‘Is It Legal To…?’: Missouri’s Freedom Suits, ‘The Milly Project’
February is Black History Month, when we honor the triumphs and struggles of Black individuals throughout U.S. history. To celebrate Black History Month, The Missouri Bar’s newest “Is It Legal To…?” episode explores freedom suits and “The Milly Project.” These topics highlight courageous Black Missourians who legally fought for their freedom.
Guest Hon. David C. Mason, circuit judge with the 22nd Judicial Circuit, was instrumental establishing the Freedom Suits Memorial in downtown St. Louis last summer. The statue honors the more than 300 Black Missourians who, over nearly six decades in the 1800s, fought for their freedom in St. Louis circuit court with the assistance of lawyers, judges, and jurors. In the first half of the podcast, Mason describes the struggles Black plaintiffs faced in court at that time, the reasoning behind the monument’s creation, and lessons the freedom suits still hold two centuries later.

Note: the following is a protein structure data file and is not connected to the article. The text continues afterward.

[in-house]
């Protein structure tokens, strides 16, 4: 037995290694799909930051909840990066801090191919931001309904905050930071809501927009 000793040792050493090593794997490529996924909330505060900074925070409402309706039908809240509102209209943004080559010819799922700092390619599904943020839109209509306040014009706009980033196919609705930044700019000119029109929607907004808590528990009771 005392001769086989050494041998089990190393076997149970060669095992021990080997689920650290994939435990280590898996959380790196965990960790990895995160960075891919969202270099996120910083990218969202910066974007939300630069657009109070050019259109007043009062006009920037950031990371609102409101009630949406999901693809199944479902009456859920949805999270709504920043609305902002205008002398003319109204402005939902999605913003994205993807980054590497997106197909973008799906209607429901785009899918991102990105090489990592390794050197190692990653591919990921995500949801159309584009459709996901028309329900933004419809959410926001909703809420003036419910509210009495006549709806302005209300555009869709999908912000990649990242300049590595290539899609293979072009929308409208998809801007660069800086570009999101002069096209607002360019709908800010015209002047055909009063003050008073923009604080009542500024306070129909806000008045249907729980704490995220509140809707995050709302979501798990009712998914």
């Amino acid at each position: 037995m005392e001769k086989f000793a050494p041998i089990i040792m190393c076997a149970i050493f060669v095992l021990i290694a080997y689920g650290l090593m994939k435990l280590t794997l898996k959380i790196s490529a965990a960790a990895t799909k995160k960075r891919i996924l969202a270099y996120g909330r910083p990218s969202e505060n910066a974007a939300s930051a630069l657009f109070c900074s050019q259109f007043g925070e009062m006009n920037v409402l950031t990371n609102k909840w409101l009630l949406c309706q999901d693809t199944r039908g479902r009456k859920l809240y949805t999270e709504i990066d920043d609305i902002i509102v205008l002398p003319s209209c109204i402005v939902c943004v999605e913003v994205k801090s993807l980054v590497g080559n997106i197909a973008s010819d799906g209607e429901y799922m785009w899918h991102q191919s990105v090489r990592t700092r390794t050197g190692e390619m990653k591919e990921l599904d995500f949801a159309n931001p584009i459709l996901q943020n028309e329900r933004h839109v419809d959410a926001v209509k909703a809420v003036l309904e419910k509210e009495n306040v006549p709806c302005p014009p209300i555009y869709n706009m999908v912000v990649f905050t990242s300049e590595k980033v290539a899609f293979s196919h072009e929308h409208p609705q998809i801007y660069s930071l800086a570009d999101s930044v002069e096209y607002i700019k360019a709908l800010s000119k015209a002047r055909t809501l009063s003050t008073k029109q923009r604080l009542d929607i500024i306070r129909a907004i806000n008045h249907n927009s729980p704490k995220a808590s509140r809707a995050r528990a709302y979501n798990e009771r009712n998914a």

“The Milly Project” is an award-winning film adaption of a play that tells the true story of an enslaved woman named Milly Sawyers, who fought for and legally won her freedom in Springfield before the Civil War. Christa Moss, civil assistant U.S. attorney for the Western District of Missouri, helped organize continuing legal education programming that centered around “The Milly Project.” In the second half of the podcast episode, Moss discusses Sawyers’ legal battle and why her story still resonates with the legal profession today.
Listen to the new episode at Soundcloud.com or by clicking the play button below.
“Is It Legal To…?” is produced by The Missouri Bar, with hosts Communications Director Farrah Fite and veteran Missourinet reporter Bob Priddy. To listen to more episodes, visit MissouriLawyersHelp.org/IsItLegalTo.
Do you have a legal topic you would like discussed? Do you want to be a guest on an upcoming podcast episode? Email Fite at firstname.lastname@example.org.